Work Based Learning Supports #DeafSuccess

Published on October 15, 2021

This image shows four people wearing lab coats and safety goggles. There are two men and two women. One of the women is holding a beaker with a red liquid in it, while others are staring at it.

What student doesn’t want to be more independent, take a break from the classroom, and potentially earn their own money? With Work Based Learning (WBL) programs, students can do all three, while also learning valuable job, social, and life skills that they can use throughout their future.

WBL provides students opportunities to apply what they learn in the classroom to career settings, an important step for preparing them for life after high school. When students work in the community, they get the chance to get hands-on experiences that will help them reach their employment goals.

These programs can include opportunities outside traditional school settings, such as internships, apprenticeships, job shadowing, service learning, and cooperative education. Each of these experiences provide opportunities for students to not only apply classroom knowledge in a workplace, but also improve soft skills, learn from professionals currently working, and develop job-specific skills.

Best of all, these programs benefit all students, including deaf students!

Benefits of work based programs for deaf youth

WBL programs have benefits for all youth, like improving communication skills, problem-solving skills, and self-confidence. These early work experiences also lead to improved postsecondary outcomes and sustained long-term employment. Outcomes of WBL programs also show that they can help youth experience greater job satisfaction, build a professional network and references, and lead to higher wages.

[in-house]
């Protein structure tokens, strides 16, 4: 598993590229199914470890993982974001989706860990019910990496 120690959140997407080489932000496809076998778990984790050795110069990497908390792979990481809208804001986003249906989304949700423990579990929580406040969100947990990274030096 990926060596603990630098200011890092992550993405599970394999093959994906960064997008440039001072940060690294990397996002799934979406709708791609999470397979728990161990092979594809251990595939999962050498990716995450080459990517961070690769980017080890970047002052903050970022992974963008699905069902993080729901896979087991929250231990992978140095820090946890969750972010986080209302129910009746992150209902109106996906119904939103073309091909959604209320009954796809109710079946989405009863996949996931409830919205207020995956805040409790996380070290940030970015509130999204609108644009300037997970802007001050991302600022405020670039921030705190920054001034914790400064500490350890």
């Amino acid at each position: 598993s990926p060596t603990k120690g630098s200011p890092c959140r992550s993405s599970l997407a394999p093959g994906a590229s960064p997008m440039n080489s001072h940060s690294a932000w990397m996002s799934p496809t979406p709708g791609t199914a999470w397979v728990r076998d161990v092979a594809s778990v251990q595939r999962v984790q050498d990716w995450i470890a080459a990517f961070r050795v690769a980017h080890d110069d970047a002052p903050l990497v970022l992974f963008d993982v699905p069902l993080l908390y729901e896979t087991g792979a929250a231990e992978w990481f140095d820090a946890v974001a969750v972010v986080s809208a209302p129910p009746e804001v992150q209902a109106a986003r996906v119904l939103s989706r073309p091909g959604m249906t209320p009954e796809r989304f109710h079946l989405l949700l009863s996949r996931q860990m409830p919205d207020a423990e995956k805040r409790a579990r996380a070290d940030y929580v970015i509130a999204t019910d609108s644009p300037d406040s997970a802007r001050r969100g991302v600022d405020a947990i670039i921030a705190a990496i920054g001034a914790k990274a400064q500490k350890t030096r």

Deaf students get those same benefits from WBL experiences, plus some added bonuses. WBL programs can increase social capital and opportunities for employment. For some deaf students, these programs also provide an opportunity to work with people they would normally not have contact with, as well as experience a larger sense of community.

The benefits extend beyond just the single deaf student. WBL experience also offers learning opportunities for hearing people on site. Most hearing supervisors do not have opportunities to work with deaf colleagues. Work sites participating in WBL programs can increase the diversity of their workforce, change attitudes toward deaf people, and increase their understanding of Deaf culture.

Learn how to grow and improve work based learning programs

Developing WBL programs for deaf students requires consideration of program goals, sustainable funding, and a need within the community. Intentional planning of WBL programs is paramount. Starting small and learning from experience often is key to long-term success.

There are key components that create successful WBL programs, which include partnerships with employers, pre-enrollment activities, structured programs, and evaluation. Each of these is an important part of any robust program. They require upfront planning, a continuous investment of attention, and monitoring once a program is launched.

To help support your efforts to grow and improve your WBL experiences for deaf students, the National Deaf Center on Postsecondary Outcomes (NDC) offers many resources and learning opportunities.

Our free, online professional development course on WBL programs — Developing Accessible Work Based Learning Programs — helps you consider what is needed to design accessible programs for deaf students, evaluations, and opportunities for iterative improvement. It will also help you find tools that can be used to gather input from students, employers, and teachers about work placements and learn from deaf people’s experiences in employment settings.

As always, our NDC help team is always here to support you. Additionally, here are some great resources to also check out:

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